When glaciers advanced over much of the Earth’s surface during the last ice age, what kept the planet from freezing over entirely? This has been a puzzle to climate scientists because leading models have indicated that over the past 24 million years geological conditions should have caused carbon dioxide levels in the atmosphere to plummet, possibly leading to runaway “icehouse” conditions.  Now researchers writing in the July 2, 2009, Nature report on the missing piece of the puzzle – plants.

A tiny plant with a long name (Arabidopsis thaliana) helps researchers design new crops to help meet increasing demands for food, biofuels, industrial materials, and new medicines. The genes, proteins, and other traits of this plant reside in the Arabidopsis Information Resource (TAIR) database. TAIR just released a new version of the genome sequence, which includes an array of improvements and novel features that promise to accelerate this critical research.

Cellulose makes up plant cell walls, gives plants shape and form and is a target of renewable, plant-based biofuels research. But how it forms, and thus how it can be modified to design energy-rich crops, is not well understood. Now a study led by researchers at Plant Biology has discovered that the underlying protein network that provides the scaffolding for cell-wall structure is also the traffic cop for delivering critical growth-promoting molecules where needed.

The Carnegie Institution’s Department of Plant Biology is a major participant in a newly-funded Department of Energy Frontier Research Center (EFRC) at Stanford University. The new EFRC, called the Center on Nanostructuring for Efficient Energy Conversion, will conduct basic research on developing new materials and technologies for meeting energy needs while reducing emission of greenhouse gases.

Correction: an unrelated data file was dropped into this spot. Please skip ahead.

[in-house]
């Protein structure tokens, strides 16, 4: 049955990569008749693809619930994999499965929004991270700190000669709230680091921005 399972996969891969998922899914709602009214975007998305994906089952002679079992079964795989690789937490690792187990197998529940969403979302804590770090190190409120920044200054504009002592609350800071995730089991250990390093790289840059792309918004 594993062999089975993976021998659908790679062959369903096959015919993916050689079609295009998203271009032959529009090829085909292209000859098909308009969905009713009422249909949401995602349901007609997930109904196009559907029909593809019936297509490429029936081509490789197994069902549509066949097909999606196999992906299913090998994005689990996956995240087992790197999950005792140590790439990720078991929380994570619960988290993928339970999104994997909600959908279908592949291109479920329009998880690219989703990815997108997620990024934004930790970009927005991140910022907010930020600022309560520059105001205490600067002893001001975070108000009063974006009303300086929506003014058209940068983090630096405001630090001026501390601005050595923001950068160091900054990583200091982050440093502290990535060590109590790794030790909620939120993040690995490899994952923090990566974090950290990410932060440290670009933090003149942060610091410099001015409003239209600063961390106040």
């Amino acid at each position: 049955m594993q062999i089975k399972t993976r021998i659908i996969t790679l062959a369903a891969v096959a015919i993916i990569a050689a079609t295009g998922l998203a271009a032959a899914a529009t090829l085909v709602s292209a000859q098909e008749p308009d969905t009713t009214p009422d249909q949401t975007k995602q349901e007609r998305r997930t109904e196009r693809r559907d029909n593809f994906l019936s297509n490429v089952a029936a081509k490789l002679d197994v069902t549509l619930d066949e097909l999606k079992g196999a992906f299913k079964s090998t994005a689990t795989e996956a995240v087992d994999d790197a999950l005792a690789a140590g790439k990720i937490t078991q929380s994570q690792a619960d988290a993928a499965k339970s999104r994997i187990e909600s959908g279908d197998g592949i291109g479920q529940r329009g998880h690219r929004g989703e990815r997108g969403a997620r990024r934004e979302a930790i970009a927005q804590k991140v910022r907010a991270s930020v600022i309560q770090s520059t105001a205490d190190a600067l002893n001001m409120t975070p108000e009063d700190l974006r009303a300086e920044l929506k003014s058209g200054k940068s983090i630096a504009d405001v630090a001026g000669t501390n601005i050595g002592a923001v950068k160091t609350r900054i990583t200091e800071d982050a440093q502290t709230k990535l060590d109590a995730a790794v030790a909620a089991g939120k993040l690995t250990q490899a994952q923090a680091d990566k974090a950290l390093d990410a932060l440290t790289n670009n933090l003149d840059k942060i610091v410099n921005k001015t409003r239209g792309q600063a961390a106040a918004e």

The National Academy of Sciences has awarded Arthur Grossman, of the Carnegie Institution’s Department of Plant Biology, the 2009 Gilbert Morgan Smith Medal “in recognition of excellence in published research on marine or freshwater algae.” The award was established through the Helen P. Smith Fund.

Michelle Davison, a 3rd year graduate student in the Bhaya/Grossman lab has received a SCORE grant from the Biology Department to support her dissertation research. The title of her grant is "A 'Heated' Arms Race: Analysis of Viral Warfare in a Hot Spring Microbial Mat Community". The purpose of these grants is to "allow students flexibility in exploring and developing innovative research projects, particularly in their first three years at Stanford". All SCORE recipients will participate in a symposium held by the Department in Fall 2009.

Like most sciences, biology is inundated with data. However, researchers, including Sue Rhee at Plant Biology, warn in a Nature feature that the avalanche of biological information is at the point where the discipline may be unable to reach its full potential without improvements for curating data into on-line databases. The piece outlines specific remedies to harness the information overload.

Former Plant Biology director, Chris Somerville, delivers keynote lecture on Developing Cellulosic Biofuels at the 19th International Conference on Arabidopsis Research. 

Steroids bulk up plants just as they do human athletes, but the playbook of molecular signals that tell the genes to boost growth and development in plant cells is far more complicated than in human and animal cells. A new study by plant biologists at the Carnegie Institution used an emerging molecular approach called proteomics to identify key links in the steroid signaling chain.